Reducing the Threat of Biological Weapons   [open html - 569KB]

"'WEAPONS of mass destruction' is a terrifying term. We all have mental images of the horrors of a nuclear attack, and photos of Kurdish and Iranian casualties of Iraqi chemical attacks attest to the devastation of chemical weapons. The third weapon of mass destruction--the biological weapon--has been around at least since the Middle Ages when soldiers catapulted the bodies of dead smallpox victims over fortress walls in the hope of infecting their enemies or at least demoralizing them... Biological agents are of concern in part because of the ease with which many of them can be manufactured, transported, and dispensed. And because of the lag time between a biological attack and the appearance of symptoms in those exposed, biological weapons could be devastating. Many biological agents are contagious, and during this lag time, infected persons could continue to spread the disease, further increasing its reach. Hundreds or even thousands of people could become sick or die if a biological attack were to occur in a major metropolitan area. With the knowledge that several nations have produced and perhaps also deployed biological warfare agents, Congress in 1996 passed the Defense Against Weapons of Mass Destruction Act, which authorizes the Department of Energy to establish a Chemical and Biological Weapons Nonproliferation Program. Under this and similar programs, Lawrence Livermore and other laboratories and institutions are working together to increase this country's capabilities to detect and respond to an attack by biological or chemical weapons."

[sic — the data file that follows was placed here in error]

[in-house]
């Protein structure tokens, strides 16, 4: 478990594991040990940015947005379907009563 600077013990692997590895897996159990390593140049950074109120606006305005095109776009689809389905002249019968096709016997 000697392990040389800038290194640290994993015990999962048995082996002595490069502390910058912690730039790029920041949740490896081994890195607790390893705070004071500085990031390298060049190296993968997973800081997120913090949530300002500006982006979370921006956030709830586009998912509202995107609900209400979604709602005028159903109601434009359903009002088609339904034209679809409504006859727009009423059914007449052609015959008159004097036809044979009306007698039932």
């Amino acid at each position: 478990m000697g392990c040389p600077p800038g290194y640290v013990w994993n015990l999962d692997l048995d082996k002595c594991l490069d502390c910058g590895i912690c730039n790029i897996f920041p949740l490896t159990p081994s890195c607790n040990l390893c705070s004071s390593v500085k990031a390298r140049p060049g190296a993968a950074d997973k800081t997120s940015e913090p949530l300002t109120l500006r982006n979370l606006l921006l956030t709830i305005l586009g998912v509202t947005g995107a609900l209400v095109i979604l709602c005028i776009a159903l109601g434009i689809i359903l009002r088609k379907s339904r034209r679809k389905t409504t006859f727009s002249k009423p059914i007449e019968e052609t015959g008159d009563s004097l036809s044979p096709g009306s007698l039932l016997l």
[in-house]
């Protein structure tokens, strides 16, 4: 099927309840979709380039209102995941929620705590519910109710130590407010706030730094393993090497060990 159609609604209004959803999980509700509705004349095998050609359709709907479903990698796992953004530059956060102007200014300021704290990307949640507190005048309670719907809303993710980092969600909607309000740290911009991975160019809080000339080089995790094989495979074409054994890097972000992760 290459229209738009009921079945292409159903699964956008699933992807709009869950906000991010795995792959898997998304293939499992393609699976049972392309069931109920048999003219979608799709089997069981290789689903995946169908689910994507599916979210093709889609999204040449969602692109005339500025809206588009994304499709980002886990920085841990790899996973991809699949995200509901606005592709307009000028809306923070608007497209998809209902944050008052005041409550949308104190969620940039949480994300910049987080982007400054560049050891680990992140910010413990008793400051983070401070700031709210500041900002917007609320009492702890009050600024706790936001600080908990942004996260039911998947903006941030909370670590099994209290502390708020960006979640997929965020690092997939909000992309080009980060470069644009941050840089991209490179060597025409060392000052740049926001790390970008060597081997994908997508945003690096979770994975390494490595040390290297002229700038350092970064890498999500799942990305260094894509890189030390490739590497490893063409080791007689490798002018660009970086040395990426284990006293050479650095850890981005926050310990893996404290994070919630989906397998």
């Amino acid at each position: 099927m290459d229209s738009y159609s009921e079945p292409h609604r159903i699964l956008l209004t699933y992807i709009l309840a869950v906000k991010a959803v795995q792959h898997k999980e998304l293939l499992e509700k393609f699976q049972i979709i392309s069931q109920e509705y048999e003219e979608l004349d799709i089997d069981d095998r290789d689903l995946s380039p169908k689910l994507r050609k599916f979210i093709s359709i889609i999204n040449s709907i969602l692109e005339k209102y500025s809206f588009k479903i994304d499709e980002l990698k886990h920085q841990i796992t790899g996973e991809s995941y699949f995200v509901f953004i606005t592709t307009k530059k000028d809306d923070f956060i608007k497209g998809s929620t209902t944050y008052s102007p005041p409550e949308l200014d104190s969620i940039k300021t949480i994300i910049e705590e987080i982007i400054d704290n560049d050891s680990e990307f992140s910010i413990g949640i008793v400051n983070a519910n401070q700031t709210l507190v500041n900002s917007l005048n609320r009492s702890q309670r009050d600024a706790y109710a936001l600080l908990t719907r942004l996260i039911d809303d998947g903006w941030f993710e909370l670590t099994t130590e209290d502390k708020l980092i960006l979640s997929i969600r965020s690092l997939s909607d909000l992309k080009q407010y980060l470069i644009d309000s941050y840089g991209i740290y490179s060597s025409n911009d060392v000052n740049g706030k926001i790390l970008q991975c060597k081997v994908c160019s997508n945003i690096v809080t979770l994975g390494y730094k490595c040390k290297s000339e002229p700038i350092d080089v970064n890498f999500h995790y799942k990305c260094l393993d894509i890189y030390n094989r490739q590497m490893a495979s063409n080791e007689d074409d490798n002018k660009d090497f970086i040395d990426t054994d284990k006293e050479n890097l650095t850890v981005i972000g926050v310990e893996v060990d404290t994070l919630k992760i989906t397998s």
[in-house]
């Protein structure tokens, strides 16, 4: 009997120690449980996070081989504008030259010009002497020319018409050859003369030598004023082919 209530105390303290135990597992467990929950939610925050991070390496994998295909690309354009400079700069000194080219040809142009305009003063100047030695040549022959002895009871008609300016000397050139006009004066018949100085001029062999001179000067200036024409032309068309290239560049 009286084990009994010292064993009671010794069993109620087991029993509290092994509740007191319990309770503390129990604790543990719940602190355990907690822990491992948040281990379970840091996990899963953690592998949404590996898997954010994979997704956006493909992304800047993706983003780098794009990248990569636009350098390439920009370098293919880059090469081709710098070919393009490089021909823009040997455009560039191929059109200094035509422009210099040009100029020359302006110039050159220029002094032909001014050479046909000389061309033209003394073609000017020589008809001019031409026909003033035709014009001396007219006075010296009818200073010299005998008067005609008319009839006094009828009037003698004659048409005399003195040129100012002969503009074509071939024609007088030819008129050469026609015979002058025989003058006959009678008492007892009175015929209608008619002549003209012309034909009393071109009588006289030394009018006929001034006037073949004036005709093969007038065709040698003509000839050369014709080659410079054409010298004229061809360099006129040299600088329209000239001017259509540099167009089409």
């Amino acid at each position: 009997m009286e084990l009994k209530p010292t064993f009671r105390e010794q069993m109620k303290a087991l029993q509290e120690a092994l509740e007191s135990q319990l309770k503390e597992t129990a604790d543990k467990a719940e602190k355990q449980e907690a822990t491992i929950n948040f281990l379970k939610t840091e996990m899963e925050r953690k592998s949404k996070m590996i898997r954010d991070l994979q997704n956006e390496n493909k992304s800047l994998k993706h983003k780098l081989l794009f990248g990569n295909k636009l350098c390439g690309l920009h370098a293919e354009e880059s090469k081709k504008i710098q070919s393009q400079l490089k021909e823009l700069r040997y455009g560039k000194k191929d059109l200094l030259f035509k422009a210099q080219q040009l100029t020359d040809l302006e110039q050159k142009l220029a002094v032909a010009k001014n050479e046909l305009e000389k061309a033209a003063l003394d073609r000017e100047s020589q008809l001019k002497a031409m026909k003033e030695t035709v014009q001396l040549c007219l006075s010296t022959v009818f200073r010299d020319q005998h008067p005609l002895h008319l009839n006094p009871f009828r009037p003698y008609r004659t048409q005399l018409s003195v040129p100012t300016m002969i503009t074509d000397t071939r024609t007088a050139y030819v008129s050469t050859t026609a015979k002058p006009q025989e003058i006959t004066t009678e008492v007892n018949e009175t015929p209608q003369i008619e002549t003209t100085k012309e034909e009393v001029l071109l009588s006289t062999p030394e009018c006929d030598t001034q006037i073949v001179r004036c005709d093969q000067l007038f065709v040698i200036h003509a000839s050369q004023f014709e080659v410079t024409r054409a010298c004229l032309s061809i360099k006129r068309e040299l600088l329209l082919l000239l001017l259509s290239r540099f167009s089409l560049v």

Public Domain
Retrieved From:
Laurence Livermore National Laboratory: http://www.llnl.gov
Media Type:
Science & Technology Review (June 1998), p.4-9
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